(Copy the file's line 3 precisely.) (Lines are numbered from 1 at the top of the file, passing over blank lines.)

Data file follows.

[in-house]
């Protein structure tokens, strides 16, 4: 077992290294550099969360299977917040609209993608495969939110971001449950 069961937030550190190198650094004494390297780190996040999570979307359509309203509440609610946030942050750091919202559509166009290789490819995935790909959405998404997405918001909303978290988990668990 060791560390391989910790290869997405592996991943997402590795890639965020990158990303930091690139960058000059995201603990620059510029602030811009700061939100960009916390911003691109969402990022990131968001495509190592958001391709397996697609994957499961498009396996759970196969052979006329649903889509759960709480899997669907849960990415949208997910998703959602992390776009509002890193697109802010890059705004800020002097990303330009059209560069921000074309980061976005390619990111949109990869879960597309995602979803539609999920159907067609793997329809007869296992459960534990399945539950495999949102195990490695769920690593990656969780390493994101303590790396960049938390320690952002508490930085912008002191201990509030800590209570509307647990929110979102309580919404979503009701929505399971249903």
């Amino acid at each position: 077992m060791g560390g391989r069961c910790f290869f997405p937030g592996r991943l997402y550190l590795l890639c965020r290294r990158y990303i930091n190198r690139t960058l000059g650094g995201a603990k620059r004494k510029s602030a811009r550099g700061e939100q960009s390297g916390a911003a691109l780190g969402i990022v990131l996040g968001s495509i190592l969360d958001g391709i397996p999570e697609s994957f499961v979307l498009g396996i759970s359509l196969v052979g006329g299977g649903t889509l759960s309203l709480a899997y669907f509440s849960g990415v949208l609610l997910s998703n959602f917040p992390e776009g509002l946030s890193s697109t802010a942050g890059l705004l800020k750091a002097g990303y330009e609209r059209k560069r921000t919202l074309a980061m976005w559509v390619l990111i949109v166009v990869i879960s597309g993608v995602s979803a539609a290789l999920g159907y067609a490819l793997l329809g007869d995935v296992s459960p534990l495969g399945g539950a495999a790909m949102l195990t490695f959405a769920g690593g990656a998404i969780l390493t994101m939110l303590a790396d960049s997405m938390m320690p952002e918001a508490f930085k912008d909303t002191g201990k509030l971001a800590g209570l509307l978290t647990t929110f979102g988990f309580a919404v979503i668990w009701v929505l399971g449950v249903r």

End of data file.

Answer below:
């Amino acid at each position: 077992m060791g560390g391989r069961c910790f290869f997405p937030g592996r991943l997402y550190l590795l890639c965020r290294r990158y990303i930091n190198r690139t960058l000059g650094g995201a603990k620059r004494k510029s602030a811009r550099g700061e939100q960009s390297g916390a911003a691109l780190g969402i990022v990131l996040g968001s495509i190592l969360d958001g391709i397996p999570e697609s994957f499961v979307l498009g396996i759970s359509l196969v052979g006329g299977g649903t889509l759960s309203l709480a899997y669907f509440s849960g990415v949208l609610l997910s998703n959602f917040p992390e776009g509002l946030s890193s697109t802010a942050g890059l705004l800020k750091a002097g990303y330009e609209r059209k560069r921000t919202l074309a980061m976005w559509v390619l990111i949109v166009v990869i879960s597309g993608v995602s979803a539609a290789l999920g159907y067609a490819l793997l329809g007869d995935v296992s459960p534990l495969g399945g539950a495999a790909m949102l195990t490695f959405a769920g690593g990656a998404i969780l390493t994101m939110l303590a790396d960049s997405m938390m320690p952002e918001a508490f930085k912008d909303t002191g201990k509030l971001a800590g209570l509307l978290t647990t929110f979102g988990f309580a919404v979503i668990w009701v929505l399971g449950v249903r």